CNN is facing social media backlash after describing Freddie Gray in a news article as "the son of an illiterate heroin addict."
Those words appeared in the second paragraph of an article on Monday's trial of the first of six police officers charged in the death of the 25-year-old Baltimore man.
The story aimed to provide context to the trial, noting other black lives lost in police encounters, but described Gray's mother as "illiterate" and a "heroin addict."
A torrent of people on social media pointed out that such a description has nothing to do with the allegations against the officers, but instead demeans Gray's family.
The media company deleted the description and later acknowledged in an editor's note that it was "out of context."
CNN President Jeff Zucker said the original line was a "mistake," according to a transcript of a town hall event submitted to The Wrap.
"The digital team removed it last night and inserted an editors note to be completely transparent. The editorial intent as the digital team has laid it out to me was to make clear he had a difficult upbringing. But clearly it did not come across that way when it was written and published. We recognize that. It did not work and we removed it. And were transparent about that. That was a mistake."
The outrage on social media over CNN's description of Gray's mother underscores a larger, systemic issue -- the vilification of black people.
Many have brought attention to disparities between media coverage of black people and white people -- like the case of the confessed shooter in the Charleston, South Carolina, massacre, Dylann Roof.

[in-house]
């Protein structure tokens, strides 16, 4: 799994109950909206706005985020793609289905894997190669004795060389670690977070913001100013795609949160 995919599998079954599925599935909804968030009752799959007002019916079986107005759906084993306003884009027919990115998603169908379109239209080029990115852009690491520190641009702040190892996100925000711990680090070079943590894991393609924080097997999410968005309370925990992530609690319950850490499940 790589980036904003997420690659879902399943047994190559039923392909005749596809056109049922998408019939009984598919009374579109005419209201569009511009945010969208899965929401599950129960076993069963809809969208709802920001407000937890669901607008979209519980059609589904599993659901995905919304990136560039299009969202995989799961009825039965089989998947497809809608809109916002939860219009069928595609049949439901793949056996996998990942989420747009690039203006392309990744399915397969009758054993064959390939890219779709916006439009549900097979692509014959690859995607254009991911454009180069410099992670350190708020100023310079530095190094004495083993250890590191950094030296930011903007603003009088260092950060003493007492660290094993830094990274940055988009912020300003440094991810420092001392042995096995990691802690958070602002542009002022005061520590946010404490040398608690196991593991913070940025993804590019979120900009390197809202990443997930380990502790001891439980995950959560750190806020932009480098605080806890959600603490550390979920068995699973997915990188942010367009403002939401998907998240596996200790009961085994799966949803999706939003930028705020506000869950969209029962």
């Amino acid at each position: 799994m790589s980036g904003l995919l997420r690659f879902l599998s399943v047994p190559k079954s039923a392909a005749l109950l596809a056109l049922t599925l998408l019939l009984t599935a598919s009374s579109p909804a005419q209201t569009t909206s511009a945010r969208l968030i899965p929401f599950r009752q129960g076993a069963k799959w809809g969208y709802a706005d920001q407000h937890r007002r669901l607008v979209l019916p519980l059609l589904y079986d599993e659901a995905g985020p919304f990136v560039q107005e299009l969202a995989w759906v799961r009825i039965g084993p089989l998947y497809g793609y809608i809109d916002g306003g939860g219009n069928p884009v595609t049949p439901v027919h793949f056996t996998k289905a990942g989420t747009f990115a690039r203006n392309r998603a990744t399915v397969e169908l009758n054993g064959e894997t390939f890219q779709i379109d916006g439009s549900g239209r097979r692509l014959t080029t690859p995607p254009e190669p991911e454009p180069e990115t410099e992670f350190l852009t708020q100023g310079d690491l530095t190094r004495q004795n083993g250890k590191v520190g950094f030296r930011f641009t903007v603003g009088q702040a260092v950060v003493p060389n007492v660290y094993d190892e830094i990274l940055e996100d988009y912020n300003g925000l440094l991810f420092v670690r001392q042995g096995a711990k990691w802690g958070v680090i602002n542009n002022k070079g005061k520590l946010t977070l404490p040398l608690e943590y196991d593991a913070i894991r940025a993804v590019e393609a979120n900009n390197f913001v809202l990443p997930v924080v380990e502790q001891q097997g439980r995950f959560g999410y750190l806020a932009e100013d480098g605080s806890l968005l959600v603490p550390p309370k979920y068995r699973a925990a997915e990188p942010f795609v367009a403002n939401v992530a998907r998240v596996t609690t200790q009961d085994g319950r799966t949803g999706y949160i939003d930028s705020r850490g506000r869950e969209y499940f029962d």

Roof, who is white, was indicted on federal hate crime charges and charged with nine counts of homicide and possession of a firearm in June for the killing of nine people at a historic black church in Charleston.
But the portrayal of Roof as "soft-spoken" and "quiet," and speculation that he was mentally ill, is a glaring contrast to the coverage around black Americans like Michael Brown. The unarmed teenager, shot to death in Ferguson, Missouri, in August 2014, was labeled as "bullyish," "criminal" and a "thug."
Studies have shown that this selective portrayal of black people can lead to negative associations and stereotypes of black communities.
Gray died on April 19 as a result of a severe spinal injury he suffered in police custody. He was handcuffed in the back of a police van but not secured in a seatbelt.
Protesters marched through downtown Baltimore on Monday as the trial began for Officer William Porter, one of those charged in Gray's death. Porter pleaded not guilty to charges of second-degree assault, manslaughter, misconduct in office and reckless endangerment.
Baltimore City Circuit Court Judge Barry Williams has said the trial will run no later than Dec. 17, Reuters reported.
Also on HuffPost: